grip down on putter

Your golf ball has come to rest on the fringe of the green, nestled against a collar of rough.

Facing one of golf’s trickiest, most delicate shots, what should you do?


Consider these options:


  • Grip down on the putter and play the ball back in your stance: The first goal is to prevent the putter from snagging on the longer grass going back, so your normal stroke won’t work. This method will shorten the putter and put your hands well ahead of the head, creating a steeper stroke. The ball may come off with topspin and roll farther than expected, so adjust accordingly

put putter on its toe


  • Turn your putter on its toe and hit the ball with the end of the club: This trick is a bit riskier, so practice before using it on the course. Addressing the ball off the toe sticks the club’s heel off the ground at an angle that keeps it above the rough. Making direct contact with the club’s tip is essential; otherwise, the ball can scoot wildly off line.


  • Try the “bellied sand wedge”: The technique favored by most pros also requires practice, but it’s effective. Using your putting grip and stance, choke down on the sand wedge so that its leading edge is level with the ball’s equator. Make your putting stroke, striking the ball halfway up.


  • Use a Hybrid chipper: These chippers help improve your short game by taking the fear out of chipping around the green.bellied sand wedge



Thomas Golf Putters

Traditional, Mid-Length/Belly & Long Putters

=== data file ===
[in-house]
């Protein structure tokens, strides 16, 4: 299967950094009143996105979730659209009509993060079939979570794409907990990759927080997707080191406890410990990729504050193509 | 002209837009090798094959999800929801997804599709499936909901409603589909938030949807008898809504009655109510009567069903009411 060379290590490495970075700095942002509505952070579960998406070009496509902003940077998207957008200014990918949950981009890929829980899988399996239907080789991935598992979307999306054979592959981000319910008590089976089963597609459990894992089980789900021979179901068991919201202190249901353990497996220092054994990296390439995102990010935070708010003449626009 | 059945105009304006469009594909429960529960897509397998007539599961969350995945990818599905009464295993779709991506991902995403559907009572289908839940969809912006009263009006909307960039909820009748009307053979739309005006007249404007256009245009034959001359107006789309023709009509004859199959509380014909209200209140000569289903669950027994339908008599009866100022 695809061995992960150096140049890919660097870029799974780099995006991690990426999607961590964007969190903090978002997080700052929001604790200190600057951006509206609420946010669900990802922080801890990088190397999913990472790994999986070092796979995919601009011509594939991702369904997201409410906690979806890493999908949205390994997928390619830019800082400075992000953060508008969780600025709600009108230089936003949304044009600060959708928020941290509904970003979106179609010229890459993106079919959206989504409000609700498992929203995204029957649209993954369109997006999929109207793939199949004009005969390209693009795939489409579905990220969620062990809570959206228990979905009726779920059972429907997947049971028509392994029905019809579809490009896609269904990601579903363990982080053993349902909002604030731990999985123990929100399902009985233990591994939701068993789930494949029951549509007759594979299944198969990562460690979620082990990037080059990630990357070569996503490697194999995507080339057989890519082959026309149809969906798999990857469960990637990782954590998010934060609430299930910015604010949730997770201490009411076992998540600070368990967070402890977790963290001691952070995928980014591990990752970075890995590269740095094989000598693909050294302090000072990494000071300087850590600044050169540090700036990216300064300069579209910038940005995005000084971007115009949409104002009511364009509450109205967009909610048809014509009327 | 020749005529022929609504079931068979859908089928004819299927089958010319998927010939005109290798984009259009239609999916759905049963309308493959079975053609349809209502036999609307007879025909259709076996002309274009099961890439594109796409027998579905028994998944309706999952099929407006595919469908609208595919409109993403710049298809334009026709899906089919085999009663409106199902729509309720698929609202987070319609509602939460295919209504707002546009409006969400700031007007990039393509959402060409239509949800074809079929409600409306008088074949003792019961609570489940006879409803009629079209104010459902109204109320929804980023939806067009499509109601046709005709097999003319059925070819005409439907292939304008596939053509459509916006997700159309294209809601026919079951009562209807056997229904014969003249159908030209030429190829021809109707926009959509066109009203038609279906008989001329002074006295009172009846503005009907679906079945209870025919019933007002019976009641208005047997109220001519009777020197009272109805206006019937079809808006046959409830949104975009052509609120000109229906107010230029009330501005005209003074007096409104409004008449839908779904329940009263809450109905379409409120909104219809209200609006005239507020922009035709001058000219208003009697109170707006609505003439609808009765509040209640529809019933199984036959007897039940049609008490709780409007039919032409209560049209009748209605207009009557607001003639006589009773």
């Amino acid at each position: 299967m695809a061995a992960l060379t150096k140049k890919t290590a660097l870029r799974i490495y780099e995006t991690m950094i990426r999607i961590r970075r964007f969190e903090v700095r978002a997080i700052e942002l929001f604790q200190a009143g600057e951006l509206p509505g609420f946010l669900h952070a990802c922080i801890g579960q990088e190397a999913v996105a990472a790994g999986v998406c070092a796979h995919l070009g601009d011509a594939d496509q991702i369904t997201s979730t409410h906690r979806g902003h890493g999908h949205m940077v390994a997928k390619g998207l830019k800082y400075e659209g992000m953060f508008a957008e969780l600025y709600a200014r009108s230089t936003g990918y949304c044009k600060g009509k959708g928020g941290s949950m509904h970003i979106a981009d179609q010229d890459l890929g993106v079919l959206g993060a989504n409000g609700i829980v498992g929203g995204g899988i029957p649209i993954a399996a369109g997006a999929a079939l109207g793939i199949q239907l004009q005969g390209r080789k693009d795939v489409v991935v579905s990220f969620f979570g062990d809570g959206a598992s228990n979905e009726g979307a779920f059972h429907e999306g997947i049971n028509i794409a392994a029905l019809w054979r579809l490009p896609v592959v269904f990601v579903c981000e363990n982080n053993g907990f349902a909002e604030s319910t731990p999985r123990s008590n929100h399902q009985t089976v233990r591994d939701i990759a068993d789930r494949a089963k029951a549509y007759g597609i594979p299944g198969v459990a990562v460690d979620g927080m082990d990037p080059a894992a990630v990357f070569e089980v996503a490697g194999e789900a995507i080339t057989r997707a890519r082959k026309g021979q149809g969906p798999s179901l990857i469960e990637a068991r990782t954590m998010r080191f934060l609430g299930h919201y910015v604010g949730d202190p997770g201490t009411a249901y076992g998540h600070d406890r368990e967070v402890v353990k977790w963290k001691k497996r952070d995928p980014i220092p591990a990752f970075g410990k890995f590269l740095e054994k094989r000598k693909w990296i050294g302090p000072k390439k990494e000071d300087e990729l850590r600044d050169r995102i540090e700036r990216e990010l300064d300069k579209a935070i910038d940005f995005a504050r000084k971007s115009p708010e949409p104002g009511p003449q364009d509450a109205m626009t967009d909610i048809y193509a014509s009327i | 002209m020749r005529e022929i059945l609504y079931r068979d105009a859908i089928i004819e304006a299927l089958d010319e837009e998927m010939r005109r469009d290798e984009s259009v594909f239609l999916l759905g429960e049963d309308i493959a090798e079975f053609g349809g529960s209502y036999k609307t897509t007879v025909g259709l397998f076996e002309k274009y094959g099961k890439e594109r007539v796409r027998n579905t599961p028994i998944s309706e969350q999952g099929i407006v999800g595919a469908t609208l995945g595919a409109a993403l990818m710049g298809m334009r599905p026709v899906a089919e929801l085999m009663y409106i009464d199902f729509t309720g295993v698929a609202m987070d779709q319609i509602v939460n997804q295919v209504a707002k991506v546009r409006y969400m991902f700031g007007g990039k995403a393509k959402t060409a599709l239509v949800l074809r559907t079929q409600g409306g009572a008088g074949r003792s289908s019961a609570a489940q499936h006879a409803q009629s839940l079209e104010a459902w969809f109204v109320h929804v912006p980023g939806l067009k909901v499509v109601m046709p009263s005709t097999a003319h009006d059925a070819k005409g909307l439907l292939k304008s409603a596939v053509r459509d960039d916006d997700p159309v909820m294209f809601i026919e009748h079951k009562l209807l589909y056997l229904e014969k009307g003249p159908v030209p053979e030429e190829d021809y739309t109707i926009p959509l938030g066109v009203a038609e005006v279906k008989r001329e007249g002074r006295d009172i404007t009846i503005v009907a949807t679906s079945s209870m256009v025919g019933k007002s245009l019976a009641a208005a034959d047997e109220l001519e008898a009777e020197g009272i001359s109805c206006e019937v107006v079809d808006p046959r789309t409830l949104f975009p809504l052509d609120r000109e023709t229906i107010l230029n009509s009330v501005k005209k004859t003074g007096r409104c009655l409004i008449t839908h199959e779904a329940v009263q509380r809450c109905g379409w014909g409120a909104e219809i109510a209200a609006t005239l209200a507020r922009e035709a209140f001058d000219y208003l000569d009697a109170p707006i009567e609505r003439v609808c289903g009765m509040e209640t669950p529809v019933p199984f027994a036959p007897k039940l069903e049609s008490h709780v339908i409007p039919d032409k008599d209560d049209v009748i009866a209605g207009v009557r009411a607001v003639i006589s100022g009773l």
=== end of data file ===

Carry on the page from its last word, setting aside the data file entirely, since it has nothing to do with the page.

When your ball is against the collar of the green, meaning it is resting up against the fringe or collar of the grass, it can present a challenging situation for a clean putt. Here are three tricks you can try to help navigate this situation:

  1. Putter Face Alignment: One of the common challenges when putting from the collar is getting the putter face square at impact due to the grass interfering with the clubhead. To overcome this, you can use a hybrid or fairway wood instead of a putter. These clubs have a smaller profile and can help you get the clubface square to the target line more easily.
  2. Stroke Adjustment: With the ball against the collar, the grass can affect the roll and speed of the ball. To counteract this, you can make a slight adjustment to your putting stroke. Instead of a traditional pendulum stroke, try using a slightly firmer stroke with a more downward angle of attack. This helps to pop the ball up and over the collar and get it rolling more smoothly on the green.
  3. Lofted Club Bump-and-Run: If the collar is thicker or the grass is longer, you might consider using a lofted club, such as a 7-iron or pitching wedge, to execute a bump-and-run shot. Address the ball with the clubface slightly open, and make a firm, downward strike on the back of the ball, allowing it to pop up and roll towards the hole like a putt. This technique can be effective when there is limited green to work with or if the collar is too thick for a clean putt.

Remember, practice is essential to develop proficiency with these techniques. Spend time on the practice green experimenting with different club choices and stroke adjustments to see what works best for you. Additionally, consider the specific conditions of the collar and green you are playing on, as different grass types and course setups can influence the effectiveness of these tricks.

If you have access to a golf instructor or coach, they can provide personalized guidance and help you refine these techniques based on your skill level and the specific challenges you face on the course.